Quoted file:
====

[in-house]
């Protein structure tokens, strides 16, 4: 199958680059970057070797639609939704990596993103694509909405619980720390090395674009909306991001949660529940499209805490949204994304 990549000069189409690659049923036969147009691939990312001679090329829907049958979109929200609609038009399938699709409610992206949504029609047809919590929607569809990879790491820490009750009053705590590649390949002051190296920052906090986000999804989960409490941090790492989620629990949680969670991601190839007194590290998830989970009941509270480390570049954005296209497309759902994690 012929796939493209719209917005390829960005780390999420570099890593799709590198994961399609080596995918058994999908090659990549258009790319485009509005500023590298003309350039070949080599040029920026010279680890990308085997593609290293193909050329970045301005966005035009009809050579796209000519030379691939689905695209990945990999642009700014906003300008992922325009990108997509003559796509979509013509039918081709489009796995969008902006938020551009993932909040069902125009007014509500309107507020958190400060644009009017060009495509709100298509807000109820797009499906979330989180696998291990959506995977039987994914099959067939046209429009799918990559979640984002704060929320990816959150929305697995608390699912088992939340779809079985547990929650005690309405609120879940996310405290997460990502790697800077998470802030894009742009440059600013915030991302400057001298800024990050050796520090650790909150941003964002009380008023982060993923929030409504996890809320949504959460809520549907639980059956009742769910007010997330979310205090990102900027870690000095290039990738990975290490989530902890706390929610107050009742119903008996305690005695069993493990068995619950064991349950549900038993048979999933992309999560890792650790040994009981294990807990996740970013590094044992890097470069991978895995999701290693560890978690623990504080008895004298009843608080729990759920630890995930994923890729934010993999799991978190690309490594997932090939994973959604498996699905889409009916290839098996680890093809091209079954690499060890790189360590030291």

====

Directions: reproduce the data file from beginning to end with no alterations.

[in-house]
């Protein structure tokens, strides 16, 4: 199958680059970057070797639609939704990596993103694509909405619980720390090395674009909306991001949660529940499209805490949204994304 990549000069189409690659049923036969147009691939990312001679090329829907049958979109929200609609038009399938699709409610992206949504029609047809919590929607569809990879790491820490009750009053705590590649390949002051190296920052906090986000999804989960409490941090790492989620629990949680969670991601190839007194590290998830989970009941509270480390570049954005296209497309759902994690 012929796939493209719209917005390829960005780390999420570099890593799709590198994961399609080596995918058994999908090659990549258009790319485009509005500023590298003309350039070949080599040029920026010279680890990308085997593609290293193909050329970045301005966005035009009809050579796209000519030379691939689905695209990945990999642009700014906003300008992922325009990108997509003559796509979509013509039918081709489009796995969008902006938020551009993932909040069902125009007014509500309107507020958190400060644009009017060009495509709100298509807000109820797009499906979330989180696998291990959506995977039987994914099959067939046209429009799918990559979640984002704060929320990816959150929305697995608390699912088992939340779809079985547990929650005690309405609120879940996310405290997460990502790697800077998470802030894009742009440059600013915030991302400057001298800024990050050796520090650790909150941003964002009380008023982060993923929030409504996890809320949504959460809520549907639980059956009742769910007010997330979310205090990102900027870690000095290039990738990975290490989530902890706390929610107050009742119903008996305690005695069993493990068995619950064991349950549900038993048979999933992309999560890792650790040994009981294990807990996740970013590094044992890097470069991978895995999701290693560890978690623990504080008895004298009843608080729990759920630890995930994923890729934010993999799991978190690309490594997932090939994973959604498996699905889409009916290839098996680890093809091209079954690499060890790189360590030291």